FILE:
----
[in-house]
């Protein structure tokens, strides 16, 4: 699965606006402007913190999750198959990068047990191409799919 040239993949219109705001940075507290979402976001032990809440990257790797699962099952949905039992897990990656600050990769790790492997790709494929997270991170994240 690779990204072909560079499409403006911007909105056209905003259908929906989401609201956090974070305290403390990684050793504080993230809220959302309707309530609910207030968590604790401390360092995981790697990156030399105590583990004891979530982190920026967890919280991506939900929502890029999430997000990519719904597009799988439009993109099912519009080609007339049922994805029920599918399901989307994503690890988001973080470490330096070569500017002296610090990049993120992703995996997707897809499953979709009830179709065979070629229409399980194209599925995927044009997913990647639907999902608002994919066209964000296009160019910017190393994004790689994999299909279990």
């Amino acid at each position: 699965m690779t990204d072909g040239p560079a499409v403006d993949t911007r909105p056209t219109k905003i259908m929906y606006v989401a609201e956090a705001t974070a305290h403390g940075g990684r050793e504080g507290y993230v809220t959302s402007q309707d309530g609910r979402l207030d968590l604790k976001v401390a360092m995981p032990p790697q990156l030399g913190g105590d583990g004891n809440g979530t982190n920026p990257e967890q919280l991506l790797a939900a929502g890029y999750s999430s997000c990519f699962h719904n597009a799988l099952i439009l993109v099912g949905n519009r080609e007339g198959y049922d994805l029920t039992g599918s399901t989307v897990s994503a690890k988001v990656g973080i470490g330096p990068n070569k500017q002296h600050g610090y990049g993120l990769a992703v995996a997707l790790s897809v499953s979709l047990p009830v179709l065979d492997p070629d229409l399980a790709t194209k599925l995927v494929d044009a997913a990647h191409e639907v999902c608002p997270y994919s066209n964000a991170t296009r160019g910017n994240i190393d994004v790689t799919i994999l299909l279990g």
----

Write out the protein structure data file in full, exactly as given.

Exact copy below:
[in-house]
């Protein structure tokens, strides 16, 4: 699965606006402007913190999750198959990068047990191409799919 040239993949219109705001940075507290979402976001032990809440990257790797699962099952949905039992897990990656600050990769790790492997790709494929997270991170994240 690779990204072909560079499409403006911007909105056209905003259908929906989401609201956090974070305290403390990684050793504080993230809220959302309707309530609910207030968590604790401390360092995981790697990156030399105590583990004891979530982190920026967890919280991506939900929502890029999430997000990519719904597009799988439009993109099912519009080609007339049922994805029920599918399901989307994503690890988001973080470490330096070569500017002296610090990049993120992703995996997707897809499953979709009830179709065979070629229409399980194209599925995927044009997913990647639907999902608002994919066209964000296009160019910017190393994004790689994999299909279990």
């Amino acid at each position: 699965m690779t990204d072909g040239p560079a499409v403006d993949t911007r909105p056209t219109k905003i259908m929906y606006v989401a609201e956090a705001t974070a305290h403390g940075g990684r050793e504080g507290y993230v809220t959302s402007q309707d309530g609910r979402l207030d968590l604790k976001v401390a360092m995981p032990p790697q990156l030399g913190g105590d583990g004891n809440g979530t982190n920026p990257e967890q919280l991506l790797a939900a929502g890029y999750s999430s997000c990519f699962h719904n597009a799988l099952i439009l993109v099912g949905n519009r080609e007339g198959y049922d994805l029920t039992g599918s399901t989307v897990s994503a690890k988001v990656g973080i470490g330096p990068n070569k500017q002296h600050g610090y990049g993120l990769a992703v995996a997707l790790s897809v499953s979709l047990p009830v179709l065979d492997p070629d229409l399980a790709t194209k599925l995927v494929d044009a997913a990647h191409e639907v999902c608002p997270y994919s066209n964000a991170t296009r160019g910017n994240i190393d994004v790689t799919i994999l299909l279990g």